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Local Donations Support Horth's Bee Pollination Research

Lisa Horth

A new avenue of research pioneered by Lisa Horth, associate professor of biological sciences at Old Dominion University, certainly has the support of one segment of the regional population - bee lovers.

In the past few months, three groups, the Tidewater Bee Keepers Association, the Schonk Family Estate, and the Beekeepers Guild of Southeast Virginia, have made unsolicited grants to support her bee research. "People are abuzz with interest in bees," she says.

It all started late last year when news media publicized her research into the way flowers attract bees and other pollinating insects and birds.

Horth's research is especially relevant now because the honeybee population is steadily dropping - for reasons that scientists and beekeepers don't fully understand - and causing a drag on plant pollination.

Of course, pollination drives the production of fruits and seeds. Almonds and blueberries are prominent varieties of plants that depend upon honeybees to visit their flowers and transfer pollen grains from the male anther to the female stigma.

The research project Horth has launched examines how ultraviolet light affects this pollination. Flowers employ a variety of cues to attract pollinators. The bright color of flower petals is an obvious example. But honeybees and other creatures also are attracted by ultraviolet light that some flower petals reflect. This UV light, which humans cannot see, typically acts as a guide - or "airport runway lights," as Horth describes it - directing the pollinating creature to the flower's nectar and to the area where pollination can occur.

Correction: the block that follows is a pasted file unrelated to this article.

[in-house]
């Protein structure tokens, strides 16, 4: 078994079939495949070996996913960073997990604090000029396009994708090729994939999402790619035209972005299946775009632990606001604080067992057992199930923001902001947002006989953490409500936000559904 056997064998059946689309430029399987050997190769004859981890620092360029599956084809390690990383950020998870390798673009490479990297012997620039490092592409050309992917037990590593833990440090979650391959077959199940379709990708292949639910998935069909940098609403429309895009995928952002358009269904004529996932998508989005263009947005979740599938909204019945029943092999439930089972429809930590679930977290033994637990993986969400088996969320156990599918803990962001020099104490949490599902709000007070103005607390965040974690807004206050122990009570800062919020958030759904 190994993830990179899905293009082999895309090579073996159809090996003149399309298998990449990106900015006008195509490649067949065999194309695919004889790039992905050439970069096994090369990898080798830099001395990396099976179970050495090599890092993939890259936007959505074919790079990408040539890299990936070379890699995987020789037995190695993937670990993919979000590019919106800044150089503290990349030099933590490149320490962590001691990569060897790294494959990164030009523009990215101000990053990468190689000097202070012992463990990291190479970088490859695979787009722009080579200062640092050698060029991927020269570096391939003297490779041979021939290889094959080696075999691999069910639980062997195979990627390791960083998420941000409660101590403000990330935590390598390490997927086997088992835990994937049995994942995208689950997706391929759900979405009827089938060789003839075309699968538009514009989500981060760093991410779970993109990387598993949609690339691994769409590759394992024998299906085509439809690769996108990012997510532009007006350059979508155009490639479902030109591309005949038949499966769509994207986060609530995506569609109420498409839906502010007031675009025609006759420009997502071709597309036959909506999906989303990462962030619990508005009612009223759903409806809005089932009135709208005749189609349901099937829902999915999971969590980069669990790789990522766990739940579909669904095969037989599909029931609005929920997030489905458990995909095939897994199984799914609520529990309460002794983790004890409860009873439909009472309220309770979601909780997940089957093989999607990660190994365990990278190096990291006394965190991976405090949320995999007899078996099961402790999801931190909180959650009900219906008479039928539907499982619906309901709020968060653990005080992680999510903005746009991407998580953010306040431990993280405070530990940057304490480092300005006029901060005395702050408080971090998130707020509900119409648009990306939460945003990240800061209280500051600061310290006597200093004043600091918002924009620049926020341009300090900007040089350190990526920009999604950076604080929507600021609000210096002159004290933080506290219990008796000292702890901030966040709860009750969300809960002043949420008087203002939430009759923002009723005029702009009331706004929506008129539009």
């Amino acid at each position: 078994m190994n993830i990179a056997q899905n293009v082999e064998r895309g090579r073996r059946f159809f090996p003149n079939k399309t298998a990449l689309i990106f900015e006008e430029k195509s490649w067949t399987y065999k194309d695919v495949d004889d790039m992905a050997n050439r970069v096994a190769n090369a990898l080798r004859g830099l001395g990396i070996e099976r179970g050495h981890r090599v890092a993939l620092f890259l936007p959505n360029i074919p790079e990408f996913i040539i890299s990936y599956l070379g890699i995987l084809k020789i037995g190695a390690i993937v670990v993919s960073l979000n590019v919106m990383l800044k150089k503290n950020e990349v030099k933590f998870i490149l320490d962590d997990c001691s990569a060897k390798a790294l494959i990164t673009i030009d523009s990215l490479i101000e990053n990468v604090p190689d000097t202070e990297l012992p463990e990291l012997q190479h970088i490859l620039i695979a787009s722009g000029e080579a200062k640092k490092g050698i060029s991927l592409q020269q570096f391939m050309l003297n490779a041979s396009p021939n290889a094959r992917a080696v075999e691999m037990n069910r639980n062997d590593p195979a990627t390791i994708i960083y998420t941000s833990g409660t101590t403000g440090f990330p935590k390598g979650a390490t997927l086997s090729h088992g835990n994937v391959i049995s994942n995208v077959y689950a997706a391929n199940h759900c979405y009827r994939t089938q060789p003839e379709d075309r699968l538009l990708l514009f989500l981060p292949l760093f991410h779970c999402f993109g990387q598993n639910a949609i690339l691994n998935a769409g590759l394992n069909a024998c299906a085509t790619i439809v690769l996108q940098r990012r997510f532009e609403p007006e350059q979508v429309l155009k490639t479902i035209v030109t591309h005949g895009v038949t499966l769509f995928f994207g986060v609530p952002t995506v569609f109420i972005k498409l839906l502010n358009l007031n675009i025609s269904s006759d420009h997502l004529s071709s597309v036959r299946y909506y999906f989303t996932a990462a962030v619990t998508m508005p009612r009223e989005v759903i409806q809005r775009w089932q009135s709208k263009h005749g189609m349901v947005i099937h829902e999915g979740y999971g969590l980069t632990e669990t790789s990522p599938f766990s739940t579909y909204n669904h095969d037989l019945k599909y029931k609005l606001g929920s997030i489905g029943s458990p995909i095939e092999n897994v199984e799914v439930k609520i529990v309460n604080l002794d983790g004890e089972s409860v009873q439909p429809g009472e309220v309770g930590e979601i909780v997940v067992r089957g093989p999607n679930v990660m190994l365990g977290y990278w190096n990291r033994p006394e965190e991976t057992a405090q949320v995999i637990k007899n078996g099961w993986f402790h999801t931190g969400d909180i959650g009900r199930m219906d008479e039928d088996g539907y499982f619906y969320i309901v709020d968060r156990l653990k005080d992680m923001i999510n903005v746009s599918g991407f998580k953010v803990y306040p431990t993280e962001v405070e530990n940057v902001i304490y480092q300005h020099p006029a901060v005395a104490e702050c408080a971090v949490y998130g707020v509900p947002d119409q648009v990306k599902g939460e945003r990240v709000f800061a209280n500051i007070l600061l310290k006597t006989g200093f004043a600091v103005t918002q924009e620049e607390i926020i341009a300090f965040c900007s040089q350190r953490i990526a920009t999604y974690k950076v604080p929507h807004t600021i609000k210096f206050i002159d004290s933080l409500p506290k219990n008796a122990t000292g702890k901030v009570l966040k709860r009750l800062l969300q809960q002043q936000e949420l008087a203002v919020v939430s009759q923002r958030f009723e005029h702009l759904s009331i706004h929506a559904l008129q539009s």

Horth's and her students' experiments show there is natural variation in the UV light reflections of flowers, and that the larger the UV reflecting area is, the more likely a bee will arrive to pollinate the flower. She and her students have manually augmented or decreased the UV reflecting portions of petals in order to demonstrate the advantage of the high-UV variation.

A potential result of this work would be the genetic engineering of high UV-cue petals in the flowers of food crops. This could assure the pollination of valuable crops even in the presence of decreasing bee populations.

This article was posted on: August 1, 2012

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